The idea is not to justify Rama’s actions (the more conservative tradition has done that for centuries resulting in enormous damage to women and marginalised groups) but to examine these acts in a more existential light — what is the self that Rama is creating as he reacts to his numerous trials and tribulations? And to what end is he creating that self?
In the parts of the Introduction reproduced here, I state that Rama’s rejection of Sita is based in his adherence to dharma, the divinely sanctioned law that he must uphold as a righteous king. What I am exploring now is how Rama moved from being an exiled prince to becoming a righteous king — the physical and the emotional journey that he makes between these two points holds, I believe, the key to Rama’s transformation from besotted husband to mighty consort. In this journey, the forest where Rama dons the garb of an ascetic but carries the weapons of a warrior is critical. It is here that he meets the peaceful sages who show him another way to be in the world. He also encounters raksasas who challenge him in different ways as do the monkeys with their way of life and their willingness to help him. The early skirmishes with the raksasas and his deepening relationship with the monkeys force Rama to embrace the dharma of a ksatriya more and more fully. This dharma and his acceptance of it are fully realised when Rama has to fight a terrible war to reclaim his wife — for his honour as much as for his love.
It is the internal battles that Rama has to fight that interest me now, and there are many. Sadly, he loses the most important battle of all — the battle to be the person that he wants to be, irrespective of what his cosmic and public destinies have in store for him. It is this terrible dislocation of the self that gives rise to his anxieties about Sita and his treatment of her. And it is precisely this same dislocation of the self that provides us with the space(s) wherein we can examine the wellsprings of Rama’s actions.
As my idea of Rama changes, so, too, must my idea of Sita. She seems less and less a victim and more and more a woman of remarkable strength and fortitude. The larger classical tradition of the Ramayana has glorified Sita for her good-wifeliness, ie, her submission and her chastity, but as contemporary women we see a host of other much more interesting reasons to celebrate the challenges that Sita presents to the male universe by which she is bound. As her beloved husband battles his internal demons and the external raksasas to find himself, Sita too has internal conflicts that she must resolve. Rama and Sita’s final separation, after she is asked to prove herself again (this time for the people of Ayodhya) is at Sita’s initiative. She disappears into the earth without even a glance at the man she has loved, and it is Rama who is alone, abandoned to his public life and duties. At the very end of the story, we are left with the man — hero, husband, king, divine reflection — and his emptiness. Glorious Rama, destined for greatness and success from birth, ends up alone and lonely — that should be reason enough for us to read the text anew for our sake, and not his.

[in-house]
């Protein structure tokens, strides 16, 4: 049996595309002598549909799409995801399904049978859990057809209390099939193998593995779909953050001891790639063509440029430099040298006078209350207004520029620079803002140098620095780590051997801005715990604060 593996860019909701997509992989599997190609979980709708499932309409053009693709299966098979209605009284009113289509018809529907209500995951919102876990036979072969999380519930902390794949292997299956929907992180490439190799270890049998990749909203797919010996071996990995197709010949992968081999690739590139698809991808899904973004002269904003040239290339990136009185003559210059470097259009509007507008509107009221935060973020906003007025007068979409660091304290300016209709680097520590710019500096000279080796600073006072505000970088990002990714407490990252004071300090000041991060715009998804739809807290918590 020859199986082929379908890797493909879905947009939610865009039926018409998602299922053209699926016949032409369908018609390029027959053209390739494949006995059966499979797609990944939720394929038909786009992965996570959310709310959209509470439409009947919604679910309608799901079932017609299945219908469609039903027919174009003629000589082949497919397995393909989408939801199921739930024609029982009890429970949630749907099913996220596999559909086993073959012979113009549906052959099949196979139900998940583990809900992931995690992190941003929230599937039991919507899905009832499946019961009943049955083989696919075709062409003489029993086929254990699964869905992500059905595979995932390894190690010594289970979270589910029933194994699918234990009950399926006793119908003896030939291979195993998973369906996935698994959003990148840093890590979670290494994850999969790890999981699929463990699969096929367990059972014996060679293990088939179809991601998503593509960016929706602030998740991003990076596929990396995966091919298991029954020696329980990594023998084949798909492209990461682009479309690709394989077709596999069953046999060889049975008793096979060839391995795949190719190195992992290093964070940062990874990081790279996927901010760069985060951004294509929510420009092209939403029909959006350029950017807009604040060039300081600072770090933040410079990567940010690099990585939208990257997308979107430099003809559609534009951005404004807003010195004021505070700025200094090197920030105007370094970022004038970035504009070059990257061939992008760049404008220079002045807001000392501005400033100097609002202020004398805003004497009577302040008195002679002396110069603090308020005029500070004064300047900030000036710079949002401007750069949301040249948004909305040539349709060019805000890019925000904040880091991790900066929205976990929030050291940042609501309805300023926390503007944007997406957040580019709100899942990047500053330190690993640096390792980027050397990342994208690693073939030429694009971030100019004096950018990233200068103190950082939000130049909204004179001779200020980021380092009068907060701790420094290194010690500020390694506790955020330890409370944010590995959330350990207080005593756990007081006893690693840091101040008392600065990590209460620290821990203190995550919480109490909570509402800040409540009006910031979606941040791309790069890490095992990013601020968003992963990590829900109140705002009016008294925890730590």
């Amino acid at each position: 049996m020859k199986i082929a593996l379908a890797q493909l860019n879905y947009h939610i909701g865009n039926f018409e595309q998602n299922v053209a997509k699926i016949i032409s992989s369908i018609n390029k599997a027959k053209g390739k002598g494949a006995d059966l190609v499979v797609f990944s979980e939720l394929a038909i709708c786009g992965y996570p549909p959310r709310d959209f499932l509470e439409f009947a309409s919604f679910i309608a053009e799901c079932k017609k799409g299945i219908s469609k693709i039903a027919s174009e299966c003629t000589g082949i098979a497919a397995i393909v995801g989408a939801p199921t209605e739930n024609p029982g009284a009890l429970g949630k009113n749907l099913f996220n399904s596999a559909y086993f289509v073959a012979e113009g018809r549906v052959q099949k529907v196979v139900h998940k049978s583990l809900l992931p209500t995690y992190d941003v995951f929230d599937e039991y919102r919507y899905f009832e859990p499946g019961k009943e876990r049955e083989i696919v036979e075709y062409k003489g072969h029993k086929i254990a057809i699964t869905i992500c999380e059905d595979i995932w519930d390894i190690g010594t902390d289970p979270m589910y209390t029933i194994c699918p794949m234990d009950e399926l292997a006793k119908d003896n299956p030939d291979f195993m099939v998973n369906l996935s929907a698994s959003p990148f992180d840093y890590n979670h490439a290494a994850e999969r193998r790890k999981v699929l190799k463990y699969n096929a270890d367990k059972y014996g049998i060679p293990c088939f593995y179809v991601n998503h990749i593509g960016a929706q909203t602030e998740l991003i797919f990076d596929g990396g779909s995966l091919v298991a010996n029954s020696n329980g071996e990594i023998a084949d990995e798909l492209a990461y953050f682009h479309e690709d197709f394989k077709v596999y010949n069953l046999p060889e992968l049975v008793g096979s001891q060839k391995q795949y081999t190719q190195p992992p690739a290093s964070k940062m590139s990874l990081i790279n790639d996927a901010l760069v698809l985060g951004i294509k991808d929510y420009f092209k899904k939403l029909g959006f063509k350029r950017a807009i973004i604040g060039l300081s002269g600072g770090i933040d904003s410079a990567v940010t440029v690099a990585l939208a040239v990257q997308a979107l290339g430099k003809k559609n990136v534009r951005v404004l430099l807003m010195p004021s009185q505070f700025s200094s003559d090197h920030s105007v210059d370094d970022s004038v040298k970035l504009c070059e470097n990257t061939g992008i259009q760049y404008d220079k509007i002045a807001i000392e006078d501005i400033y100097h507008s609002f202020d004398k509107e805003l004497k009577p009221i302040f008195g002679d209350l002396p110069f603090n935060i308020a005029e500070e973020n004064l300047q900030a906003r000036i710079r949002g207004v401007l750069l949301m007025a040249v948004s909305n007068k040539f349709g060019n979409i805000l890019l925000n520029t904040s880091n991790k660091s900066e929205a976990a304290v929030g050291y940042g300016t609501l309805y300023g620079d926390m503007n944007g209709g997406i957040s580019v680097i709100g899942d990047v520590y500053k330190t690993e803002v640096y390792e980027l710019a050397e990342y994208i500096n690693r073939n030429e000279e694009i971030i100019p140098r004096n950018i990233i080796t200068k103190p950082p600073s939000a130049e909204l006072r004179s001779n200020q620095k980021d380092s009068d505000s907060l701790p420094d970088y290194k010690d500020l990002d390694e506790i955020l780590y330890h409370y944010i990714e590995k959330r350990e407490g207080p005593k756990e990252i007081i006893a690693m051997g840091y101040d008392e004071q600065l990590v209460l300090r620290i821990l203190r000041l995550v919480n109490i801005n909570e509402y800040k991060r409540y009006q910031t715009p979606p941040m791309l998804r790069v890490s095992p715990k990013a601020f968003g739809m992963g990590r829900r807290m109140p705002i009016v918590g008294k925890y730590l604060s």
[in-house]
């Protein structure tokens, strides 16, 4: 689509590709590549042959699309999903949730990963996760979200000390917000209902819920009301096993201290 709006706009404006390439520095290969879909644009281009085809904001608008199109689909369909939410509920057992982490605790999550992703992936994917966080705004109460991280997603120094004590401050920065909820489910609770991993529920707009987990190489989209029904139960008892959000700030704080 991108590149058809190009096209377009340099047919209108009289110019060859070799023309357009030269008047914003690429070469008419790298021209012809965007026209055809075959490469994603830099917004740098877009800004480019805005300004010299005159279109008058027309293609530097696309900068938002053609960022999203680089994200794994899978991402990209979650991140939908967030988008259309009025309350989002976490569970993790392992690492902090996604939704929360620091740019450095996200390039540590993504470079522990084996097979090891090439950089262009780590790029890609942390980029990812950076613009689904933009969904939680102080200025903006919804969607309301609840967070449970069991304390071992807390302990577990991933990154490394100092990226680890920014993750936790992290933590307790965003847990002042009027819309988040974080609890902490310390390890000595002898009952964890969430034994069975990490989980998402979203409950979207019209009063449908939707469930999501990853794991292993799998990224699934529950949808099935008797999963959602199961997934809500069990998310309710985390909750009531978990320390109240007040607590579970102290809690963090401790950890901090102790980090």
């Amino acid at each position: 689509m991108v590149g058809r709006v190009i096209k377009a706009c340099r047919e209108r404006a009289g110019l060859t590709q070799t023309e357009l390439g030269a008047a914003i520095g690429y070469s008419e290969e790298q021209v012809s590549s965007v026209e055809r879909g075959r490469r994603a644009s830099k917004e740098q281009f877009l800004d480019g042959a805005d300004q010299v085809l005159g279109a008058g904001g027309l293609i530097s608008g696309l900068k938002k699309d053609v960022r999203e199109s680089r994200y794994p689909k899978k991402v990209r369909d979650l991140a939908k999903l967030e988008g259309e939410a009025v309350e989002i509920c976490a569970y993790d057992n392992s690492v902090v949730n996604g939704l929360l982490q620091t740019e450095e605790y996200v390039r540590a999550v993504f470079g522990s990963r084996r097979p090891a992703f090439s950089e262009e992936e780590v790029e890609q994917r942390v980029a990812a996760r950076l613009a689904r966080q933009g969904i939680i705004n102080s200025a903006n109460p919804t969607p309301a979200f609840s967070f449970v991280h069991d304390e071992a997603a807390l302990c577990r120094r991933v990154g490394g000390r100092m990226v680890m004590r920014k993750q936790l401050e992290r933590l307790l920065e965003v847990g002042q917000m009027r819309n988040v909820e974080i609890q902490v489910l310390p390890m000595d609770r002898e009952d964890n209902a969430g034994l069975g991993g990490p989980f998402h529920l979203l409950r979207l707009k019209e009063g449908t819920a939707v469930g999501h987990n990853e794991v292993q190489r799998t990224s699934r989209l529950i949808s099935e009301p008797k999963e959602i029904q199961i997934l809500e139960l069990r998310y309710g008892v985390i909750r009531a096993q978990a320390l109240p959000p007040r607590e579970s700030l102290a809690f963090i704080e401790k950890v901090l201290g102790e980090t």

Women and kingship in the Ramayana
Women in the Ramayana
Just as the monkey brothers, Vali and Sugriva, play out an alternate option to the problem of disputed kingship, so too does the rakshasi Surpanakha, Ravana’s sister, provide a distorted mirror image of the chaste and virtuous Sita.
Sita and Surpanakha exemplify two types of women who appear almost universally in folklore and mythology: Sita is good, pure, light, auspicious and subordinate, whereas Surpanakha is evil, impure, dark, inauspicious and insubordinate. Although male characters can also be divided into good and bad, the split between women characters is far more pronounced and is always expressed in terms of sexuality.
Surpanakha comes upon Sita, Rama and Lakshmana in the forest. Rama has just fought off the rakshasa Viradha, who had grabbed Sita, a foreshadowing of the more serious abduction that will take place a little later. Surpanakha desires Rama for his good looks and suggests that he give up his ugly human female for her. The brothers proceed to tease and torment Surpanakha, eventually cutting off her nose and ears. Surpanakha’s mutilation in the forest echoes the battle the princes had with Taraka, in which Rama was reluctant to kill a woman until Vishwamitra assured him that it was all right. The assault on Surpanakha also moves the story into top gear — she complains to her brother Ravana, at which point he decides to abduct Sita in order to avenge the insult to his sister.